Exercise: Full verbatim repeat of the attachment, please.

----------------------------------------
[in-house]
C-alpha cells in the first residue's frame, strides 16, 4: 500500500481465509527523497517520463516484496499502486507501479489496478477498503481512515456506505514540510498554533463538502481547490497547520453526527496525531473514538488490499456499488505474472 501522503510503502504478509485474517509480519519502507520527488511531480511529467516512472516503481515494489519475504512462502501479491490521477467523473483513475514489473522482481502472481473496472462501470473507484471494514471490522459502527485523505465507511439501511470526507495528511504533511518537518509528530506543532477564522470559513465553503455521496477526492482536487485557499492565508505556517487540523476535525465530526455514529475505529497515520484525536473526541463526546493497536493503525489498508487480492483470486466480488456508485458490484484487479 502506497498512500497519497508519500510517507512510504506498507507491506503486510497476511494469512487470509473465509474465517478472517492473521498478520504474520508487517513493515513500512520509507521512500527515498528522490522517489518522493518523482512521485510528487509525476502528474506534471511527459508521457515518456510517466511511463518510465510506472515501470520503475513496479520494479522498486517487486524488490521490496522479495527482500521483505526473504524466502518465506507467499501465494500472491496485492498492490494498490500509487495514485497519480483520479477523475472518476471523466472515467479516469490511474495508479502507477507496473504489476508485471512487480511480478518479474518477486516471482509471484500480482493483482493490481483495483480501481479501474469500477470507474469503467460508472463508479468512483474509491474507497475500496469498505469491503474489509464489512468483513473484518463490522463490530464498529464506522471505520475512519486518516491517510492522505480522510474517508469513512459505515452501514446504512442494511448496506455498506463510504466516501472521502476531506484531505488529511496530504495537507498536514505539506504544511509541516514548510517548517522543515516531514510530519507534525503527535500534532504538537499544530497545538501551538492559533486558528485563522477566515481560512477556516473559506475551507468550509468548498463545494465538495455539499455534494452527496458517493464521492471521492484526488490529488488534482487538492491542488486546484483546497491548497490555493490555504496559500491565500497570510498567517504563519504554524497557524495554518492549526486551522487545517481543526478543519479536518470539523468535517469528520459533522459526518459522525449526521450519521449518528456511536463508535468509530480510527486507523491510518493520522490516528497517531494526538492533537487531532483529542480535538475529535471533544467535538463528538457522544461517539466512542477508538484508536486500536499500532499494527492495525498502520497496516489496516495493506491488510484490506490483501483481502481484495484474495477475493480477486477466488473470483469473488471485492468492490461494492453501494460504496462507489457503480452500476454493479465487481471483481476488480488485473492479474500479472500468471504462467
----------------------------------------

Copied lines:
[in-house]
C-alpha cells in the first residue's frame, strides 16, 4: 500500500481465509527523497517520463516484496499502486507501479489496478477498503481512515456506505514540510498554533463538502481547490497547520453526527496525531473514538488490499456499488505474472 501522503510503502504478509485474517509480519519502507520527488511531480511529467516512472516503481515494489519475504512462502501479491490521477467523473483513475514489473522482481502472481473496472462501470473507484471494514471490522459502527485523505465507511439501511470526507495528511504533511518537518509528530506543532477564522470559513465553503455521496477526492482536487485557499492565508505556517487540523476535525465530526455514529475505529497515520484525536473526541463526546493497536493503525489498508487480492483470486466480488456508485458490484484487479 502506497498512500497519497508519500510517507512510504506498507507491506503486510497476511494469512487470509473465509474465517478472517492473521498478520504474520508487517513493515513500512520509507521512500527515498528522490522517489518522493518523482512521485510528487509525476502528474506534471511527459508521457515518456510517466511511463518510465510506472515501470520503475513496479520494479522498486517487486524488490521490496522479495527482500521483505526473504524466502518465506507467499501465494500472491496485492498492490494498490500509487495514485497519480483520479477523475472518476471523466472515467479516469490511474495508479502507477507496473504489476508485471512487480511480478518479474518477486516471482509471484500480482493483482493490481483495483480501481479501474469500477470507474469503467460508472463508479468512483474509491474507497475500496469498505469491503474489509464489512468483513473484518463490522463490530464498529464506522471505520475512519486518516491517510492522505480522510474517508469513512459505515452501514446504512442494511448496506455498506463510504466516501472521502476531506484531505488529511496530504495537507498536514505539506504544511509541516514548510517548517522543515516531514510530519507534525503527535500534532504538537499544530497545538501551538492559533486558528485563522477566515481560512477556516473559506475551507468550509468548498463545494465538495455539499455534494452527496458517493464521492471521492484526488490529488488534482487538492491542488486546484483546497491548497490555493490555504496559500491565500497570510498567517504563519504554524497557524495554518492549526486551522487545517481543526478543519479536518470539523468535517469528520459533522459526518459522525449526521450519521449518528456511536463508535468509530480510527486507523491510518493520522490516528497517531494526538492533537487531532483529542480535538475529535471533544467535538463528538457522544461517539466512542477508538484508536486500536499500532499494527492495525498502520497496516489496516495493506491488510484490506490483501483481502481484495484474495477475493480477486477466488473470483469473488471485492468492490461494492453501494460504496462507489457503480452500476454493479465487481471483481476488480488485473492479474500479472500468471504462467